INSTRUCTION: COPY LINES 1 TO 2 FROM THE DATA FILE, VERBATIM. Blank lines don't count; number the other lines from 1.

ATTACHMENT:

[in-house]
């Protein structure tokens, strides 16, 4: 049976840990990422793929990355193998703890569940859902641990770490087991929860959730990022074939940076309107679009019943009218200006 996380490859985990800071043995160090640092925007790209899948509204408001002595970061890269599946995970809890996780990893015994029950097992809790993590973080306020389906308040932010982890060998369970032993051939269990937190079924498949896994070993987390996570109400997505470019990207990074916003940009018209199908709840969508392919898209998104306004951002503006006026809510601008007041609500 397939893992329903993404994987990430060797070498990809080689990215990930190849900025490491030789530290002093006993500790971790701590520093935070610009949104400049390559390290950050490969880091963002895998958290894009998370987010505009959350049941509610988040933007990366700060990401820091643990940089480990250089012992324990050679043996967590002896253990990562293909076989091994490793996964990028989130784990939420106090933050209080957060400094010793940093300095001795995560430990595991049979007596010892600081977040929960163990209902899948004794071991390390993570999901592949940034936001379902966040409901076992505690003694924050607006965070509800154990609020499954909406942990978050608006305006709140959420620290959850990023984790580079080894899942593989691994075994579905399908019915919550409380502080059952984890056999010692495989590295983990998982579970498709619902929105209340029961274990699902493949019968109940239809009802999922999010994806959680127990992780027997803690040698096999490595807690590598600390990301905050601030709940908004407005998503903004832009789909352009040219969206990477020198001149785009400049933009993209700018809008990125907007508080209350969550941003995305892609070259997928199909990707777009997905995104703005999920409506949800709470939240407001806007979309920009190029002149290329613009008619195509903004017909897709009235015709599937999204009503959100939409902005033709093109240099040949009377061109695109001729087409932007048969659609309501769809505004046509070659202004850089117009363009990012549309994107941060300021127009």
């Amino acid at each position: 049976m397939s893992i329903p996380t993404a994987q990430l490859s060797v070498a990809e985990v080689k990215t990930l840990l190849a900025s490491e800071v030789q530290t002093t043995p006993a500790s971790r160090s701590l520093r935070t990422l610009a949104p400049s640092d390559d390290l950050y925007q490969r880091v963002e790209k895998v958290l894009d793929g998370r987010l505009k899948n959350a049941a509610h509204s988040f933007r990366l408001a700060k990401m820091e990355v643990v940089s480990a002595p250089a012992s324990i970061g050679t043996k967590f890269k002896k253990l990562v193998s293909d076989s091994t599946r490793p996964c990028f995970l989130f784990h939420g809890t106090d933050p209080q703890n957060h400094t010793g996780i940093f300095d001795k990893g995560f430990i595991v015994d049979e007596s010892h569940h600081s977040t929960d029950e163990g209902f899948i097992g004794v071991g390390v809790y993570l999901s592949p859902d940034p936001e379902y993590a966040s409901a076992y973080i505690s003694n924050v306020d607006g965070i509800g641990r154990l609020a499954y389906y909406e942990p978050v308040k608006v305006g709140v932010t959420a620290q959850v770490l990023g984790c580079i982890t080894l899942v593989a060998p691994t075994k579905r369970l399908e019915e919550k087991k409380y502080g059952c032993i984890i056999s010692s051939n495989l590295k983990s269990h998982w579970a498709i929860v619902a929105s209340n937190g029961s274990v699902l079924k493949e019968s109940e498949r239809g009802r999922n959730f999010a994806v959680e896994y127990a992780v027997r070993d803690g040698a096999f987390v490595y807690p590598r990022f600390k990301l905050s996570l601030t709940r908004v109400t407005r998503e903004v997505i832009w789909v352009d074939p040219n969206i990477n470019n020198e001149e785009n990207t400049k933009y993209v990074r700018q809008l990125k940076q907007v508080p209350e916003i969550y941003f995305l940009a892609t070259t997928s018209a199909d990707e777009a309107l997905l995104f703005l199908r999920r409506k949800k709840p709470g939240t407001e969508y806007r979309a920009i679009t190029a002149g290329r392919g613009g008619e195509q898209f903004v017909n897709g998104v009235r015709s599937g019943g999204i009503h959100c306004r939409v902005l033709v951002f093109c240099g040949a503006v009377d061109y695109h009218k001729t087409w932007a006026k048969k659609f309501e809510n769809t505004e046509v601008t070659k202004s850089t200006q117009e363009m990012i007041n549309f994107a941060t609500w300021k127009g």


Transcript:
[in-house]
């Protein structure tokens, strides 16, 4: 049976840990990422793929990355193998703890569940859902641990770490087991929860959730990022074939940076309107679009019943009218200006 996380490859985990800071043995160090640092925007790209899948509204408001002595970061890269599946995970809890996780990893015994029950097992809790993590973080306020389906308040932010982890060998369970032993051939269990937190079924498949896994070993987390996570109400997505470019990207990074916003940009018209199908709840969508392919898209998104306004951002503006006026809510601008007041609500 397939893992329903993404994987990430060797070498990809080689990215990930190849900025490491030789530290002093006993500790971790701590520093935070610009949104400049390559390290950050490969880091963002895998958290894009998370987010505009959350049941509610988040933007990366700060990401820091643990940089480990250089012992324990050679043996967590002896253990990562293909076989091994490793996964990028989130784990939420106090933050209080957060400094010793940093300095001795995560430990595991049979007596010892600081977040929960163990209902899948004794071991390390993570999901592949940034936001379902966040409901076992505690003694924050607006965070509800154990609020499954909406942990978050608006305006709140959420620290959850990023984790580079080894899942593989691994075994579905399908019915919550409380502080059952984890056999010692495989590295983990998982579970498709619902929105209340029961274990699902493949019968109940239809009802999922999010994806959680127990992780027997803690040698096999490595807690590598600390990301905050601030709940908004407005998503903004832009789909352009040219969206990477020198001149785009400049933009993209700018809008990125907007508080209350969550941003995305892609070259997928199909990707777009997905995104703005999920409506949800709470939240407001806007979309920009190029002149290329613009008619195509903004017909897709009235015709599937999204009503959100939409902005033709093109240099040949009377061109695109001729087409932007048969659609309501769809505004046509070659202004850089117009363009990012549309994107941060300021127009």